I’d be lying if I said my nerves weren’t through the roof upon entering the gates to the Taylor Family Foundation’s Camp Arroyo. To say that going to a family camp took me out of my element would be an understatement. I had no idea what I was getting myself into or what to expect. However, I was surprised. What I found was a group of people that made us feel welcomed, safe, loved, and most importantly heard.
We were originally approached about going to a camp for hemophiliacs, at Hemophilia Foundation of Northern California’s holiday party. Upon hearing the suggestion, my first reaction was to say no. I have social anxiety and don’t tend to put myself in situations where I can’t determine the outcome. But I was told the experience would change Scarlett in a way that only camp can, and that we had to experience it for ourselves.
So Scarlett and I headed off to family camp after the first of the year. She was beyond ecstatic and felt like this was something we could bond over . . . just the bleeders. We decided the first time Scarlett experienced Camp Arroyo, it should be an experience just for her. My husband and 2-year-old son stayed home and us girls headed off to a weekend in the woods.
Nestled in the hills of central California was a secret getaway filled with hiking, campfires, rock wall climbing, arts and crafts, zip lining, and countless other activities to keep any child entertained. All while providing the perfect opportunity for parents to get together and share their stories, learn from one another, and bond over meeting someone who finally knew what they were going though.
In all honesty, the thought of living in a cabin with two other families was something I wasn’t jumping at the chance to do. But friendships were made and hearing the chitter chatter of the girls laughing and talking on the top bunks made it allÂ worth the sleepless nights.Â Scarlett made instant friends with the girls that were in our cabin. She finally got to meet others with a bleeding disorder and it was obvious that meeting other kids, (affected or a sibling of) gave them all an instant bond.
The first day that we were there was a bit intimidating. Prior to camp I had only met a few other families once at a holiday party and through Facebook, so I hadn’t made any “real” friends yet in the community. I was walking into it completely alone. I quietly sat at the table just soaking it all in and then eventually, the bonding started.
Once one family started talking to me and after hearing our story another family would join, then another.Â Soon I was sharing our story and meeting all sorts of people.Â As always, there were many that hadn’t even heard of Platelet Storage Pool Disorder (PSPD) or what that meant. But still the similarities were there and it was very comforting to finally not feel alone.
Over the course of two days it was amazing the friendships and understanding that were gained.Â The parents were able to become aquatinted and gain knowledge by sharing stories of sports incidents and day-to-day situations, while the kids were gaining self-confidence and overcoming obstacles with their peers. Speakers came in and spoke to us about the importance of dental health, opportunities for involvement, and the newest trends in helping to treat bleeds with Kinesio tape.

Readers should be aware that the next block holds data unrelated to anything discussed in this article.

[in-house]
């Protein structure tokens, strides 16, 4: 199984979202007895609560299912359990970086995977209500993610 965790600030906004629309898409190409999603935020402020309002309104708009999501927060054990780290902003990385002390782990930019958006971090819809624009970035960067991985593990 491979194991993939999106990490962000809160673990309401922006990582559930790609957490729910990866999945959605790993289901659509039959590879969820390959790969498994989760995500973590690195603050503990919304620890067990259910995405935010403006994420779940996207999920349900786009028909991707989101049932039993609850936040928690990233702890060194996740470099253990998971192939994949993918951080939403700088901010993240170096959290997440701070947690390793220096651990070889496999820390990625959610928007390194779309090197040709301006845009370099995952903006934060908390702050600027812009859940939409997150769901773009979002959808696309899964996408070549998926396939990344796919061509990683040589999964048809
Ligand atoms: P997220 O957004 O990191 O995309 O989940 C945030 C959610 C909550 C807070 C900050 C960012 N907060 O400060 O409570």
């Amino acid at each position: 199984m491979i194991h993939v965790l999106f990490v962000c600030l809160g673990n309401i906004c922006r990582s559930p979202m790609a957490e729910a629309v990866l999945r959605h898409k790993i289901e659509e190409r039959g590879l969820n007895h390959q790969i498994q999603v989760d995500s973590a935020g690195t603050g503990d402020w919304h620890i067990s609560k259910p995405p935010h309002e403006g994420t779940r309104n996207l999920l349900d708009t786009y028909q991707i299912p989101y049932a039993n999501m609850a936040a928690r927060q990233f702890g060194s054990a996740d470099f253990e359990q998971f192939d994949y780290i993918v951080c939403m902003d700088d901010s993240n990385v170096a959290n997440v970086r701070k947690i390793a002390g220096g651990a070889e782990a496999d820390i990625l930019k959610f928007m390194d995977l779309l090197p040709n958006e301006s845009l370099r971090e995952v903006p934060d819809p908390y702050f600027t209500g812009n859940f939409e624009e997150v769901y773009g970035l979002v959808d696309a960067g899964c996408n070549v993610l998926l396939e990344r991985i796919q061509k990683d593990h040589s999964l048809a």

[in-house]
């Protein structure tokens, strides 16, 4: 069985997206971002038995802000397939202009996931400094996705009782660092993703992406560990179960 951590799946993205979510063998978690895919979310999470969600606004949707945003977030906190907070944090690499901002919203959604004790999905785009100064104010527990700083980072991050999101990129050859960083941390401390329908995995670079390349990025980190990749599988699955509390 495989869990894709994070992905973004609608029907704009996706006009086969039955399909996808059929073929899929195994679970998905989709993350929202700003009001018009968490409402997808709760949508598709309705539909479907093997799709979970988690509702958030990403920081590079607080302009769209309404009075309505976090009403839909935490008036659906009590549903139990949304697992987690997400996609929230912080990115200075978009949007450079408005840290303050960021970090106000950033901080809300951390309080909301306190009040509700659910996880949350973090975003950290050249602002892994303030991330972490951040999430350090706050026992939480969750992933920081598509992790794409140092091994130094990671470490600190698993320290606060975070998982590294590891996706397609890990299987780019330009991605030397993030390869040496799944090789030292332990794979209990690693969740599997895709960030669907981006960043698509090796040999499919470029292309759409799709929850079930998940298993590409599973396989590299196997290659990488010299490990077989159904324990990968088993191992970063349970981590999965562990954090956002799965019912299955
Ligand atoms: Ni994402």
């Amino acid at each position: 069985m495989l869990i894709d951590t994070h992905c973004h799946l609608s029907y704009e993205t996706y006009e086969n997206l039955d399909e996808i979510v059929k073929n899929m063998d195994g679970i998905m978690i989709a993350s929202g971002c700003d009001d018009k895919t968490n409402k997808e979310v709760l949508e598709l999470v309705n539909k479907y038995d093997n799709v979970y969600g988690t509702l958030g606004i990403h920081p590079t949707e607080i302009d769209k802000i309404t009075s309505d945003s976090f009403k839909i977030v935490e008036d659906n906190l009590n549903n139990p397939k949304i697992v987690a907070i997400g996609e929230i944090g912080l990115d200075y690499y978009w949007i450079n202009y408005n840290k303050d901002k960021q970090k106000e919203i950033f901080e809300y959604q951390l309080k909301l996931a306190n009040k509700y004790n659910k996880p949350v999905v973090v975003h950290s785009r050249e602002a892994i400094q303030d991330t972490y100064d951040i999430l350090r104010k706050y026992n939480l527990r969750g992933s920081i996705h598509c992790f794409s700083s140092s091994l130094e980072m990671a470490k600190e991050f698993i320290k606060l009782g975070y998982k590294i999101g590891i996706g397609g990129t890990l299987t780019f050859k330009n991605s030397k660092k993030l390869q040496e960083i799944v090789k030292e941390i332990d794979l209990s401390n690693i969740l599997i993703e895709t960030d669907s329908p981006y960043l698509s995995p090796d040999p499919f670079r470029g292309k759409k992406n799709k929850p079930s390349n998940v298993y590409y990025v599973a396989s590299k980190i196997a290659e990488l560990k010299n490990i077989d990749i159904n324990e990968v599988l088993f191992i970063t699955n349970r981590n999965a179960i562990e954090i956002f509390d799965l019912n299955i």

And I was forced to cut the cord and let Scarlett adventure off into the unknowns of camp with me not by her side.Â She was able to make goals for herself on the rock wall, climbing further and further every time, and was ecstatic once she was given the opportunity to show me all that she had accomplished. It was a wonderful balance of learning to spend time apart while still leaving plenty of time to spend together.
It was obvious the impact camp had on Scarlett soon after we returned from camp. She was able to communicate aspects of her bleeding disorder she had not yet expressed and that had been bothering her at school. She came back with the tools to defend herself, sense of confidence and maturity that proved she was ready to move onto the next chapter of her bleeding disorder.Â Scarlett learned to say things like, “It’s my own body and I have to learn to take care of it by myself” and “the other kids make me feel like a baby when they tell me I can’t do things.”Â She even went on to explain that she knew that her classmates were just trying to be nice and take care of her but it still bothered her and made her feel “like she was different, and babied more.” Those are pretty profound words coming from a six year old.Â Soon after that conversation we were able to change some aspects of her 504 plan, gave her some vocabulary to use during a time when she’s feeling that way and have been encouraging her to grow with her bleeding disorder.
I wasn’t jumping at the opportunity to go to camp, but I am so glad that I did. Stepping out of my comfort zone paid off tenfold and I wouldn’t trade the experience for the world. I encourage those affected by a bleeding disorder to seek out a family camp for bleeding disorders near you. You can find information by searching HFA’s camp directory or contacting your local hemophilia organization. The knowledge, friendships, and emotional gained, is something I think every family affected by a bleeding disorder should experience firsthand.
Kari lives with her husband, Ryan, and 6 year old daughter, Scarlett, and 2 year old son, Walker, in California.
*Note: “Infusing Love: A Mom’s View,” is a blog collection of personal opinions and a representation of individuals experiences. While extensive efforts are made to ensure accuracy of the content, the blog entries do not represent HFA or its Board of Directors. The blog is also not intended to be construed as medical advice or the official opinion/position of HFA, its staff, or its Board of Directors. Readers are strongly encouraged to discuss their own medical treatment with their healthcare providers